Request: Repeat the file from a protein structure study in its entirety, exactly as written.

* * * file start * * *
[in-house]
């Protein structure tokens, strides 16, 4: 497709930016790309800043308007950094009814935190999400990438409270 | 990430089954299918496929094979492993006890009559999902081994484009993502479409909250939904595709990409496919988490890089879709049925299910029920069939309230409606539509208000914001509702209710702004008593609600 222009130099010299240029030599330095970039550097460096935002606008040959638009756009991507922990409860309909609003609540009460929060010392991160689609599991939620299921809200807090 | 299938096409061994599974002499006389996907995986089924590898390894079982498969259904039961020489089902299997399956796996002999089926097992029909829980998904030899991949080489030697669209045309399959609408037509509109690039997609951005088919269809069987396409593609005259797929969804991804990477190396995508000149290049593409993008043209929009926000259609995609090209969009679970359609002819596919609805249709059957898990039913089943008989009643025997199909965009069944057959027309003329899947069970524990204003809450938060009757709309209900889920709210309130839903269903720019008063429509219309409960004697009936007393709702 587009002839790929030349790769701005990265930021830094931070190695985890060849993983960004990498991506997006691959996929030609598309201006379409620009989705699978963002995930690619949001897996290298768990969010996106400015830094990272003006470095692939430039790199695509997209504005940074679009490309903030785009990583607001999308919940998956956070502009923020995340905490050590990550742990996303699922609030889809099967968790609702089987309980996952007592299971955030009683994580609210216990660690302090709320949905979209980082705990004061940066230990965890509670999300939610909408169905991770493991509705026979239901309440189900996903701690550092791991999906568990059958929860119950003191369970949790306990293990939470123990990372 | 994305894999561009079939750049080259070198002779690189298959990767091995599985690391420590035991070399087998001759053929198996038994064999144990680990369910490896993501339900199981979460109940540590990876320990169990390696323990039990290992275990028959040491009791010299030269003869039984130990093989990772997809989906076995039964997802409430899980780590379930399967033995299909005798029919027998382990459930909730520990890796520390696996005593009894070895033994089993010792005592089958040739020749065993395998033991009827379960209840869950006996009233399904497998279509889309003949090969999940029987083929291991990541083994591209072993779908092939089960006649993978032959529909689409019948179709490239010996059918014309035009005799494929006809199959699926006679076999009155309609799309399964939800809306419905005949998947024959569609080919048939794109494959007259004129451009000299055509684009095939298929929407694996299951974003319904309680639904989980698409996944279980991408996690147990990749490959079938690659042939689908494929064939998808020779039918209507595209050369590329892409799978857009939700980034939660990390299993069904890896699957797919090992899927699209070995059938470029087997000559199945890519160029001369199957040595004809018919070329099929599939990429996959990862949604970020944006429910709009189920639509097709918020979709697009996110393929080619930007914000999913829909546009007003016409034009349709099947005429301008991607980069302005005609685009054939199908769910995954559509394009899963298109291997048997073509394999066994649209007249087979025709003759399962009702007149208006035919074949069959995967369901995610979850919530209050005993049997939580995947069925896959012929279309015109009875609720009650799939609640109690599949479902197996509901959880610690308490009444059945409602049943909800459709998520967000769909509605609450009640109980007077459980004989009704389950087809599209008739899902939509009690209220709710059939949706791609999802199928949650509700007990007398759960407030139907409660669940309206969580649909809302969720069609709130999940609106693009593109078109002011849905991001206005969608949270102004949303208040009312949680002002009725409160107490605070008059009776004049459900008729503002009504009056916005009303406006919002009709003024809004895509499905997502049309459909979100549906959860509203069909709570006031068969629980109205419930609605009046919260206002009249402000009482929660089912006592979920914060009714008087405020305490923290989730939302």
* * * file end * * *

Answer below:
[in-house]
């Protein structure tokens, strides 16, 4: 497709930016790309800043308007950094009814935190999400990438409270 | 990430089954299918496929094979492993006890009559999902081994484009993502479409909250939904595709990409496919988490890089879709049925299910029920069939309230409606539509208000914001509702209710702004008593609600 222009130099010299240029030599330095970039550097460096935002606008040959638009756009991507922990409860309909609003609540009460929060010392991160689609599991939620299921809200807090 | 299938096409061994599974002499006389996907995986089924590898390894079982498969259904039961020489089902299997399956796996002999089926097992029909829980998904030899991949080489030697669209045309399959609408037509509109690039997609951005088919269809069987396409593609005259797929969804991804990477190396995508000149290049593409993008043209929009926000259609995609090209969009679970359609002819596919609805249709059957898990039913089943008989009643025997199909965009069944057959027309003329899947069970524990204003809450938060009757709309209900889920709210309130839903269903720019008063429509219309409960004697009936007393709702 587009002839790929030349790769701005990265930021830094931070190695985890060849993983960004990498991506997006691959996929030609598309201006379409620009989705699978963002995930690619949001897996290298768990969010996106400015830094990272003006470095692939430039790199695509997209504005940074679009490309903030785009990583607001999308919940998956956070502009923020995340905490050590990550742990996303699922609030889809099967968790609702089987309980996952007592299971955030009683994580609210216990660690302090709320949905979209980082705990004061940066230990965890509670999300939610909408169905991770493991509705026979239901309440189900996903701690550092791991999906568990059958929860119950003191369970949790306990293990939470123990990372 | 994305894999561009079939750049080259070198002779690189298959990767091995599985690391420590035991070399087998001759053929198996038994064999144990680990369910490896993501339900199981979460109940540590990876320990169990390696323990039990290992275990028959040491009791010299030269003869039984130990093989990772997809989906076995039964997802409430899980780590379930399967033995299909005798029919027998382990459930909730520990890796520390696996005593009894070895033994089993010792005592089958040739020749065993395998033991009827379960209840869950006996009233399904497998279509889309003949090969999940029987083929291991990541083994591209072993779908092939089960006649993978032959529909689409019948179709490239010996059918014309035009005799494929006809199959699926006679076999009155309609799309399964939800809306419905005949998947024959569609080919048939794109494959007259004129451009000299055509684009095939298929929407694996299951974003319904309680639904989980698409996944279980991408996690147990990749490959079938690659042939689908494929064939998808020779039918209507595209050369590329892409799978857009939700980034939660990390299993069904890896699957797919090992899927699209070995059938470029087997000559199945890519160029001369199957040595004809018919070329099929599939990429996959990862949604970020944006429910709009189920639509097709918020979709697009996110393929080619930007914000999913829909546009007003016409034009349709099947005429301008991607980069302005005609685009054939199908769910995954559509394009899963298109291997048997073509394999066994649209007249087979025709003759399962009702007149208006035919074949069959995967369901995610979850919530209050005993049997939580995947069925896959012929279309015109009875609720009650799939609640109690599949479902197996509901959880610690308490009444059945409602049943909800459709998520967000769909509605609450009640109980007077459980004989009704389950087809599209008739899902939509009690209220709710059939949706791609999802199928949650509700007990007398759960407030139907409660669940309206969580649909809302969720069609709130999940609106693009593109078109002011849905991001206005969608949270102004949303208040009312949680002002009725409160107490605070008059009776004049459900008729503002009504009056916005009303406006919002009709003024809004895509499905997502049309459909979100549906959860509203069909709570006031068969629980109205419930609605009046919260206002009249402000009482929660089912006592979920914060009714008087405020305490923290989730939302």